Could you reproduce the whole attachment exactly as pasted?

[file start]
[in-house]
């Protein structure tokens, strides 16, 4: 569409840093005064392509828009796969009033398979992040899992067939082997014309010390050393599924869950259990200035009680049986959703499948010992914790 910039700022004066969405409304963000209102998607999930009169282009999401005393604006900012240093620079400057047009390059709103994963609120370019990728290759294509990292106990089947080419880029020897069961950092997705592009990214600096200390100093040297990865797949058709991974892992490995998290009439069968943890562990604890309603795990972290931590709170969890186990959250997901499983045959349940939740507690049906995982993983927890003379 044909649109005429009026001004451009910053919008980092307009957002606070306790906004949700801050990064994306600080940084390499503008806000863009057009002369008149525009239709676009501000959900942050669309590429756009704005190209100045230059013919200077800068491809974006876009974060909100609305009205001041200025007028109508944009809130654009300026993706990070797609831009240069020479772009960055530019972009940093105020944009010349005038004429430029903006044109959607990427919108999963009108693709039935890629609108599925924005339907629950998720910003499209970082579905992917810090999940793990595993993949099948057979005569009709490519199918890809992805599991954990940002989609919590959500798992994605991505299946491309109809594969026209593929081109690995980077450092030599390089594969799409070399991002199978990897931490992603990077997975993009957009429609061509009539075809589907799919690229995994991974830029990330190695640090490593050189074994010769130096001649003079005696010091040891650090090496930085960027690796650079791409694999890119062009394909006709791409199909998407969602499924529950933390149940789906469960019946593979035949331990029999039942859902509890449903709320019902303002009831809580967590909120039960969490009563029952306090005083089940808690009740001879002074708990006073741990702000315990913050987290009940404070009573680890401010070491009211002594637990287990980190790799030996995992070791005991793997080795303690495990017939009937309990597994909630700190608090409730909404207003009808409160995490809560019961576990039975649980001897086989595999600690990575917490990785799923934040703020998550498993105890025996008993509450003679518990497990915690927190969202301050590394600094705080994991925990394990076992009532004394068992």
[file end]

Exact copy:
[in-house]
């Protein structure tokens, strides 16, 4: 569409840093005064392509828009796969009033398979992040899992067939082997014309010390050393599924869950259990200035009680049986959703499948010992914790 910039700022004066969405409304963000209102998607999930009169282009999401005393604006900012240093620079400057047009390059709103994963609120370019990728290759294509990292106990089947080419880029020897069961950092997705592009990214600096200390100093040297990865797949058709991974892992490995998290009439069968943890562990604890309603795990972290931590709170969890186990959250997901499983045959349940939740507690049906995982993983927890003379 044909649109005429009026001004451009910053919008980092307009957002606070306790906004949700801050990064994306600080940084390499503008806000863009057009002369008149525009239709676009501000959900942050669309590429756009704005190209100045230059013919200077800068491809974006876009974060909100609305009205001041200025007028109508944009809130654009300026993706990070797609831009240069020479772009960055530019972009940093105020944009010349005038004429430029903006044109959607990427919108999963009108693709039935890629609108599925924005339907629950998720910003499209970082579905992917810090999940793990595993993949099948057979005569009709490519199918890809992805599991954990940002989609919590959500798992994605991505299946491309109809594969026209593929081109690995980077450092030599390089594969799409070399991002199978990897931490992603990077997975993009957009429609061509009539075809589907799919690229995994991974830029990330190695640090490593050189074994010769130096001649003079005696010091040891650090090496930085960027690796650079791409694999890119062009394909006709791409199909998407969602499924529950933390149940789906469960019946593979035949331990029999039942859902509890449903709320019902303002009831809580967590909120039960969490009563029952306090005083089940808690009740001879002074708990006073741990702000315990913050987290009940404070009573680890401010070491009211002594637990287990980190790799030996995992070791005991793997080795303690495990017939009937309990597994909630700190608090409730909404207003009808409160995490809560019961576990039975649980001897086989595999600690990575917490990785799923934040703020998550498993105890025996008993509450003679518990497990915690927190969202301050590394600094705080994991925990394990076992009532004394068992």